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Ed Webb

A declaration from North Africa: food sovereignty is a right | openDemocracy - 0 views

  • On December 15, 16 and 17, 2017, ATTAC Morocco, a member of the global network for the abolition of illegitimate debts (CADTM), organised a Maghreb seminar on free trade agreements, agriculture and food sovereignty under the slogan: No to colonial agreements, for the defence of people's sovereign right on their agricultural, food and environmental systems. The seminar was held in Agadir, Morocco with the participation of activists coming from Egypt, Tunisia, Algeria and Morocco.
  • trade agreements have deepened the control of multinational companies on agriculture and maritime fishing, exacerbated food speculation, and destroyed subsistence agricultural and fishing systems. Moreover, they accelerated the unlimited quest for the promotion of genetically modified seeds and the generalisation of the export-oriented agriculture and fishing industry. In the global south, International Financial Institutions (IFIs) are pursuing neoliberal policies that further deregulate, open borders to the invasion of foreign capital and subsidised products and ensure the transfer of profits and wealth. These neoliberal dictates are leading to an increase in public debt at the expense of the popular classes who shoulder the burden of austerity policies
  • affirm our support for people's food sovereignty and their right to determine their own food system, a system that ensures the production of healthy food in sufficient quantity while protecting nature and remaining in harmony with it
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  • resources for this purpose must be provided through the suspension of debt service payments and through the cancellation of illegitimate public debts
  • we are planning on organising campaigns of denunciation, raising awareness and initiatives in order to encourage common struggles and establish forms of coordination and solidarity with movements sharing the same objectives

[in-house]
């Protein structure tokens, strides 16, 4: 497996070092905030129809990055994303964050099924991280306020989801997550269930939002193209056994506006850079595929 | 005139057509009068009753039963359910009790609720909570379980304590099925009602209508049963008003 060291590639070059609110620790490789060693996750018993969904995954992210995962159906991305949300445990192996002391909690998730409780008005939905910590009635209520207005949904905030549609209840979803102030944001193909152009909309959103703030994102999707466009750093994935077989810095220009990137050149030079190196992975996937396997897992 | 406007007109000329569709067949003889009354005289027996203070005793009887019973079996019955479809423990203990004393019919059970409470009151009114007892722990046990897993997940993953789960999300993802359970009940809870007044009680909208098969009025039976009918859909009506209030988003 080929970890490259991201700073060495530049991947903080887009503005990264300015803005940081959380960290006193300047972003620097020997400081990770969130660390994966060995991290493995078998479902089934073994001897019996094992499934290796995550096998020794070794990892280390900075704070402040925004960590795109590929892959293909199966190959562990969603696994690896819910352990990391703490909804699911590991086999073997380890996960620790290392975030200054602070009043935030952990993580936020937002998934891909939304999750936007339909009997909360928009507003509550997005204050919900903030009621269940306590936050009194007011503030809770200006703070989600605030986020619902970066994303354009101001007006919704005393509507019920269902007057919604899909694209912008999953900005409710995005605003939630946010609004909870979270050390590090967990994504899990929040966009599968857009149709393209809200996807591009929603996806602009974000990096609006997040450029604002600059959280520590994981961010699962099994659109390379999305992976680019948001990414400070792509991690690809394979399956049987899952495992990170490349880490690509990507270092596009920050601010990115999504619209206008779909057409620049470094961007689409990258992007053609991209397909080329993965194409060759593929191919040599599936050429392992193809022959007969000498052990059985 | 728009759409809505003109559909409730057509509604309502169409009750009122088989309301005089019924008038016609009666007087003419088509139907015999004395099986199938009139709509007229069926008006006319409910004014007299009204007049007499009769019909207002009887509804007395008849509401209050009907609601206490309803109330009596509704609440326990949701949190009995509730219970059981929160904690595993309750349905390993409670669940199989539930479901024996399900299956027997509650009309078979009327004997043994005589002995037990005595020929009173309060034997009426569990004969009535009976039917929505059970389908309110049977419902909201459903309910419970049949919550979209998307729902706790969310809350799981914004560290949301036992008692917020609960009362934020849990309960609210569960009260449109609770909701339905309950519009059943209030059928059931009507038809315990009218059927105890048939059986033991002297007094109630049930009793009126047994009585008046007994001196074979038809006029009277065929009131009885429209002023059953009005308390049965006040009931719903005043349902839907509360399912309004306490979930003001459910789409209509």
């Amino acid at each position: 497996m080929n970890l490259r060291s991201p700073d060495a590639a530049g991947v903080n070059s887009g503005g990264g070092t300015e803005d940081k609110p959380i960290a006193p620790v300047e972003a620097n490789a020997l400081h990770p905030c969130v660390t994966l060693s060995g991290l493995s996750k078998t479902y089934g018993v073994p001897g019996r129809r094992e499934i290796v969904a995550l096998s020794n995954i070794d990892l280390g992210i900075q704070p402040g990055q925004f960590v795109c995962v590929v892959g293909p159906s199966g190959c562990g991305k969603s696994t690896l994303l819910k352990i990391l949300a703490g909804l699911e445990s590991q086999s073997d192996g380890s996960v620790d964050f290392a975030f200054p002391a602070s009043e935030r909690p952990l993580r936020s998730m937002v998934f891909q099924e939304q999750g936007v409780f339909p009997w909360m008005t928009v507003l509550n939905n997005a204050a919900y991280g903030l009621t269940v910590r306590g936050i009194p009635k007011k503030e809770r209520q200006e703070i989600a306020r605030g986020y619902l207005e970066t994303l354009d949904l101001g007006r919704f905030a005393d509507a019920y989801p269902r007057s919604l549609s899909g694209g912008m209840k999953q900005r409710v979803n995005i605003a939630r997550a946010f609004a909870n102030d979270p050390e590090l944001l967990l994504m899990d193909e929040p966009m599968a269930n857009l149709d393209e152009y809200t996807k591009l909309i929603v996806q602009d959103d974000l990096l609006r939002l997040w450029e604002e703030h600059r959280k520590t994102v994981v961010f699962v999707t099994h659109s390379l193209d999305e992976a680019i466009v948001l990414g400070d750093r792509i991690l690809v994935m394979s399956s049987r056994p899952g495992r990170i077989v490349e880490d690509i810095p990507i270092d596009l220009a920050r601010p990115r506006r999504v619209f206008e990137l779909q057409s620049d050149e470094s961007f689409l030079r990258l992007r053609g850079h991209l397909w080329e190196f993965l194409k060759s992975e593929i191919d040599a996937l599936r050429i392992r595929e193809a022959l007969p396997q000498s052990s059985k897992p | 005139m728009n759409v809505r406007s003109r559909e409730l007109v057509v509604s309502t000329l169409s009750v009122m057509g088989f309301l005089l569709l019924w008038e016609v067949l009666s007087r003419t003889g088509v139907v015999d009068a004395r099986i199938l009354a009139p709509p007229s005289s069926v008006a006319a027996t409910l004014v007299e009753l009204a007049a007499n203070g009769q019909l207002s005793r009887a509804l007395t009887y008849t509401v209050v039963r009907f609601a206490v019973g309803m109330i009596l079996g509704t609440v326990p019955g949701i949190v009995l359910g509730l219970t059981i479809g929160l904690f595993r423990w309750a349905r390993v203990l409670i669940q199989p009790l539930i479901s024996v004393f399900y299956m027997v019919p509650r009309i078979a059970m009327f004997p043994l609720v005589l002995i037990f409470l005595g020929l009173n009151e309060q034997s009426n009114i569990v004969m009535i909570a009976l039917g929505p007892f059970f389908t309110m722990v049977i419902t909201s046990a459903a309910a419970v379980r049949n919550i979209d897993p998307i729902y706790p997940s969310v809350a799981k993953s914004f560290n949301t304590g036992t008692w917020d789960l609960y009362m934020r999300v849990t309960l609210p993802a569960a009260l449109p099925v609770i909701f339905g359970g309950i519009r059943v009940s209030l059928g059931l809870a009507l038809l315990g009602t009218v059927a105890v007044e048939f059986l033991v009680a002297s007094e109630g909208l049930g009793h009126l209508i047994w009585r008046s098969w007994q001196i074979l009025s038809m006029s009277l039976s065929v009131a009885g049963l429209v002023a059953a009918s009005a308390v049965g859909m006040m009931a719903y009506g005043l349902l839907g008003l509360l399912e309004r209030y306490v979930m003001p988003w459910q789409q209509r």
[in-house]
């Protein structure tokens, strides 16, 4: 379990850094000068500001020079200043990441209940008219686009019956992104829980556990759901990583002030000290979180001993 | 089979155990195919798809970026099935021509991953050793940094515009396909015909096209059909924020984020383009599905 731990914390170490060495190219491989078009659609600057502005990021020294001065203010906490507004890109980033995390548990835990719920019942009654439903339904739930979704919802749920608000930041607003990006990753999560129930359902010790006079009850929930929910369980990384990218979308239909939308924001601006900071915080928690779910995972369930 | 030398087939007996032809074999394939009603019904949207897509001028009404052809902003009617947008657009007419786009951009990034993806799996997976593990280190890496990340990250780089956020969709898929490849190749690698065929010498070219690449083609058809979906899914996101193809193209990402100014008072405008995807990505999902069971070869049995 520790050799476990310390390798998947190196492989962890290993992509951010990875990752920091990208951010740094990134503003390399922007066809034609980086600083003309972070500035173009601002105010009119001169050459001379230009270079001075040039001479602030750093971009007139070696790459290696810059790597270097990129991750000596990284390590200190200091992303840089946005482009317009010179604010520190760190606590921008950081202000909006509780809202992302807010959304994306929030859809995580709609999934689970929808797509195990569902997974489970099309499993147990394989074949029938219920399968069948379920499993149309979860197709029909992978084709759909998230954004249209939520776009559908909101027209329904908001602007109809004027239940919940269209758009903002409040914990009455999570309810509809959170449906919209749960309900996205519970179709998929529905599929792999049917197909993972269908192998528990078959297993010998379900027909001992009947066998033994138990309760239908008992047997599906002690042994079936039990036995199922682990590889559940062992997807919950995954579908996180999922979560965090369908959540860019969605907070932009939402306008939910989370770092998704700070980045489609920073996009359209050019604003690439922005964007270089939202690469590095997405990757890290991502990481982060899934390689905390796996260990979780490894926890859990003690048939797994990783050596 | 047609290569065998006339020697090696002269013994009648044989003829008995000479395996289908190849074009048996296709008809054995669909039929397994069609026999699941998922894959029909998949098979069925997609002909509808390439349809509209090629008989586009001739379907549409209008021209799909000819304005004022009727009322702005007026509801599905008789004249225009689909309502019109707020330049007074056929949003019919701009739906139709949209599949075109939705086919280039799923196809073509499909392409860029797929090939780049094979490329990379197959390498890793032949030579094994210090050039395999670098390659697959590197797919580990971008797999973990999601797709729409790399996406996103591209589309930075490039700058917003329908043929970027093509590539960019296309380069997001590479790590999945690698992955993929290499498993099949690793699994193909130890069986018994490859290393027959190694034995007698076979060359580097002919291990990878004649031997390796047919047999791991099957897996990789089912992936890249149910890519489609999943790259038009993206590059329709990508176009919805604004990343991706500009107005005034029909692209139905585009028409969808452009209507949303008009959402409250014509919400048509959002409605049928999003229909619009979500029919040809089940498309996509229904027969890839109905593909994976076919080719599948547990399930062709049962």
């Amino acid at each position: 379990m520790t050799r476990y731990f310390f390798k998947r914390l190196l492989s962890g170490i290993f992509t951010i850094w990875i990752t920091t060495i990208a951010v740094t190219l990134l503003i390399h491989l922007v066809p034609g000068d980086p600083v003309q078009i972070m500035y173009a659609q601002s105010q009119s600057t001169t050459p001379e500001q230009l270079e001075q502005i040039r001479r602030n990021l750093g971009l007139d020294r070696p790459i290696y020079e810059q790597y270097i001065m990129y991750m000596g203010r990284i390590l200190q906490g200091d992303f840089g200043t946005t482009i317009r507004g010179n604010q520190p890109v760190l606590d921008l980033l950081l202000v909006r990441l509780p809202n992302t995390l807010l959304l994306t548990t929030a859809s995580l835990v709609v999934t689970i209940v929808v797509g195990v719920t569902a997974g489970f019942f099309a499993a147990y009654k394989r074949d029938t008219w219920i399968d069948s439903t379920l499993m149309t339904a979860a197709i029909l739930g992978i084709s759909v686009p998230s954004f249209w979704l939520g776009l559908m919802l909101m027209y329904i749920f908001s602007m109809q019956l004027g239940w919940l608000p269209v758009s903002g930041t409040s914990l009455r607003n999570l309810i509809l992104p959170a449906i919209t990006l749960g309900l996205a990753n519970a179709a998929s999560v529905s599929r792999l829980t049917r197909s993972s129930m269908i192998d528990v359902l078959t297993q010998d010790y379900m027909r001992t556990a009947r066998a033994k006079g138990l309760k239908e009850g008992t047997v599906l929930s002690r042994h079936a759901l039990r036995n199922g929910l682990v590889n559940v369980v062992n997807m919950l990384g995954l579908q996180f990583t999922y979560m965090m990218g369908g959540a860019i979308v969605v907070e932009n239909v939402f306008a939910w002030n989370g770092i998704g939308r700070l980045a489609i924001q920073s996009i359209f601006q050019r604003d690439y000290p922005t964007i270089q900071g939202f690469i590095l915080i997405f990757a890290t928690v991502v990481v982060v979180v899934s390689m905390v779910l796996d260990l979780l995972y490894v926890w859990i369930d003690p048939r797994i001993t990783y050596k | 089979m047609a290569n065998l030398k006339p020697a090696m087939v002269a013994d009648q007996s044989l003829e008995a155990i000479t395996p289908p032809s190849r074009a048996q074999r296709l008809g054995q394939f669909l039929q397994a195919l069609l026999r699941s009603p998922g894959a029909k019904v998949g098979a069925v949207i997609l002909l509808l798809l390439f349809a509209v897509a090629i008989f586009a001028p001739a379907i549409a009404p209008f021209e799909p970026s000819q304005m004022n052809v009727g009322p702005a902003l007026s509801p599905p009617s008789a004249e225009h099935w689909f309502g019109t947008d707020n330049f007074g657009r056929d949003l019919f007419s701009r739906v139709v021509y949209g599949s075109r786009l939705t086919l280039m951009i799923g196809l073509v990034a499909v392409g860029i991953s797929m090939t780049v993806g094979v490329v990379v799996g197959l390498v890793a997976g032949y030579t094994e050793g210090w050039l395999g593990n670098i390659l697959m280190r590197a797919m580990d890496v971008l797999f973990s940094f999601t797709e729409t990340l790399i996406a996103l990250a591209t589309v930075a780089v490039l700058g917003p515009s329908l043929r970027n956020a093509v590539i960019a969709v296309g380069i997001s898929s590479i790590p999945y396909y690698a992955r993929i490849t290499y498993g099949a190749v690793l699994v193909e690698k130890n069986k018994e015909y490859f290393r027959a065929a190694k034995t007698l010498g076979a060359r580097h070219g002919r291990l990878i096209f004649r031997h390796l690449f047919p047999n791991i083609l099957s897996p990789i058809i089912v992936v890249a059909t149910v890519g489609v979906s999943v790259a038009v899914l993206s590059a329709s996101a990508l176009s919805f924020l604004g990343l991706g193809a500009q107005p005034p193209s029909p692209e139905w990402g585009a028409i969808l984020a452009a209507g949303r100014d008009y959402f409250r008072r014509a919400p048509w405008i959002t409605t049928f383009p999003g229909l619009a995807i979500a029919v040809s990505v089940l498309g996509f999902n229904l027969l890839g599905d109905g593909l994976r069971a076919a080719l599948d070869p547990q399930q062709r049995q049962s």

• Food sovereignty is the antithesis of the productivist capitalist food system, which is responsible for the destruction of natural resources and a climate chaos that threatens the lives of millions of people. It is peasant agriculture and subsistence fishing that feed humanity and preserve the environment, rather than the intensive, industrial, commercial and chemical agriculture promoted by capitalism.
  • collective struggle against free trade agreements, fisheries agreements and the World Trade Organization, as well as against the International Monetary Fund and the World Bank, which enslave people through the debt system
  • initiation and promotion of experiments in popular farming systems that aim at breaking free from food dependence
  • Broadening international solidarity in order to stop the growing repression against popular mobilizations (peasants, fishermen, indigenous, and agricultural workers, etc.) and to organize and protect their lives, their lands, their environment and their food traditions.
Ed Webb

Nabi Saleh is where I lost my Zionism | +972 Magazine - 0 views

  • the Achilles heel of the Israeli media — i.e., its willingness to report communiqués issued by the army as straight news, without any fact checking. Even though the Israeli security establishment has been caught lying on countless occasions, journalists who report for mainstream media outlets continue to accept without question the information they are given about events they neither witnessed nor verified independently